Paul Farrell stays connected

Michael Cullen asks Paul Farrell about being left to his own devices at Virgin

Paul Farrell may have caught some people in marketing by surprise when he joined Liberty Global’s Virgin Media as vice president – commercial from Davy last July. Given his earlier job roles, at WorldCom/Verizon and 02, there is little reason to be surprised. On his LinkedIn profile, Farrell describes himself as “a passionate and committed commercial marketer”.

As O2’s marketing director, his job was all about developing strategies designed to sign up new mobile customers. Today, the tech market has moved on massively. At Virgin, the task is about getting people connected and bundling or signing up customers in clusters. Quad play is seen as the industry’s ‘Holy Grail’, but Farrell says there is a lot more to it than that.

Six in ten of Virgin Media’s mobile base are quad play customers, many of which signed up to UPC’s TV, broadband and home phone services. When Virgin added mobile, they joined the quad ranks. Virgin currently charges €40 a month for the first five months, then €60 a month and €110 monthly from a half year onwards – with separate billing for cable services.

Eir is the only provider which offers a single bundle with one bill, typically priced at €100 a month for six months and €135 thereafter. Sky does not have quad play as they are not as yet offering a mobile service in Ireland, but that could change if they decide to do as they did in the UK where they struck a deal with Telefonica, O2’s owner, piggybacking off its network.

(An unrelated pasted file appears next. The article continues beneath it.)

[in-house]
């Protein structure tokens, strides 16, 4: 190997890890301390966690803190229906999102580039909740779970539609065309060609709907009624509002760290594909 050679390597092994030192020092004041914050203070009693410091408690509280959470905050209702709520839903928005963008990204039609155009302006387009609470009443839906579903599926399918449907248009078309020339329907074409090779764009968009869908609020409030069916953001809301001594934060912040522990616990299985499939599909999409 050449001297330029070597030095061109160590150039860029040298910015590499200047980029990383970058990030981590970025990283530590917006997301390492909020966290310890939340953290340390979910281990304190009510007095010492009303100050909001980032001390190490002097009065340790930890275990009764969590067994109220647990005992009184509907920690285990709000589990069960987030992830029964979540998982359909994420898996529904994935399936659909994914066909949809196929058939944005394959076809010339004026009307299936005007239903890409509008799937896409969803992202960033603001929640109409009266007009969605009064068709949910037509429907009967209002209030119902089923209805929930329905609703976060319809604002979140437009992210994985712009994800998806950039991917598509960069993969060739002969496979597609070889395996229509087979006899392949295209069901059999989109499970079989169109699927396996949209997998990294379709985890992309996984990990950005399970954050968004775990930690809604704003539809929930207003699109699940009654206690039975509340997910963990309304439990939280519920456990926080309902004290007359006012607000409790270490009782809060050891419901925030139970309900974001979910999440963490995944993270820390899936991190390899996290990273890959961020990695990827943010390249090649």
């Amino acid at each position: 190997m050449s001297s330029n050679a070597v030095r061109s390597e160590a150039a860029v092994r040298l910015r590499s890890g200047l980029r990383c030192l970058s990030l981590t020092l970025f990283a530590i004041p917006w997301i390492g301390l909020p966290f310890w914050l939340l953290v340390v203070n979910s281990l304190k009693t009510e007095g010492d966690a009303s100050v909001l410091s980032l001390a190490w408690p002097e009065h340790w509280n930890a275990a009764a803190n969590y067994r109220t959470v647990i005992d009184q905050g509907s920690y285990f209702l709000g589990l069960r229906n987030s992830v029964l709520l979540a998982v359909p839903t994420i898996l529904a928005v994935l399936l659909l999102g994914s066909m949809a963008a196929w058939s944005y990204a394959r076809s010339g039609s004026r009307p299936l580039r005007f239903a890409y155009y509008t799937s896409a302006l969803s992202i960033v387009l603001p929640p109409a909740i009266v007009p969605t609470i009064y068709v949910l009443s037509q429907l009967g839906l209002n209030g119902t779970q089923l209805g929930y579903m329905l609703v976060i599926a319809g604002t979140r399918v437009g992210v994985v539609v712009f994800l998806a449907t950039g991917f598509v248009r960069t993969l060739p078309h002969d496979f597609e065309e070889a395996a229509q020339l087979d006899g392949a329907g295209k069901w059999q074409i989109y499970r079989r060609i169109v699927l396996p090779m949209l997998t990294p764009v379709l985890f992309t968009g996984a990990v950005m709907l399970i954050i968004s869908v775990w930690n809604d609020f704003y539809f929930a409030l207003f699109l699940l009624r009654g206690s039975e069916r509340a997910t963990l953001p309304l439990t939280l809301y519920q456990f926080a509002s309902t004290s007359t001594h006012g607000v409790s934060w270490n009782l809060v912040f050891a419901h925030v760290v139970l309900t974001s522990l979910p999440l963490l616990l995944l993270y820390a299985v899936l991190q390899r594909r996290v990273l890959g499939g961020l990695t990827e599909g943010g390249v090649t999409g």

Laughing matters: Although Virgin Media owns TV3, it did not stop Farrell from sponsoring comedy on RTÉ, with deals for RTÉ 2fm’s Breakfast Republic and Republic of Telly, Big Bang Theory and The Rubberbandits on RTÉ 2. The deal was brokered by OMD with creative by Irish International. Pictured with Farrell are Bernard O’Shea, Keith Walsh and Jennifer Zamparelli.


While TV, broadband and mobile come first, Virgin’s tracking shows 70 per cent of domestic customers still actively use the home phone. Virgin and Eir have invested in a ground cable network, with Virgin spending up to €1 billion over the past 15 years. Virgin is targeting 200,000 new homes in four years to the end of 2019, starting with 43,000 homes in 2016.

This year, the target is 60,000 new homes in places like Enniscorthy, Dundalk, Drogheda, Tullamore, Kildare, Tramore, Ennis, Galway, Castlebar and Sligo. Commuter areas close to Dublin like Ratoath and Ashbourne were also part of the plan. Farrell says 70 per cent of the new customers are expansions into areas where they currently have little or no footprint.

“The real demand from consumers now is broadband,” Farrell insists. “If you consider, the average home there’s about ten devices connecting to wi-fi broadband. The appetite for bandwidth is growing exponentially. Virgin offers the fastest speeds, 300MB – the fastest in Ireland – and we have the highest usage pro rata across our peers in the Liberty group.”

Speeds now available to customers in Ireland are seen as ‘cutting edge’ compared to what is available in the UK and even the US. But Irish consumers do not always see the full picture. Farrell says there is a lot of game-playing and ‘spin’ from Sky and Vodafone in what they say about offering fibre and high speed, but, in reality, they piggyback on Eir’s network.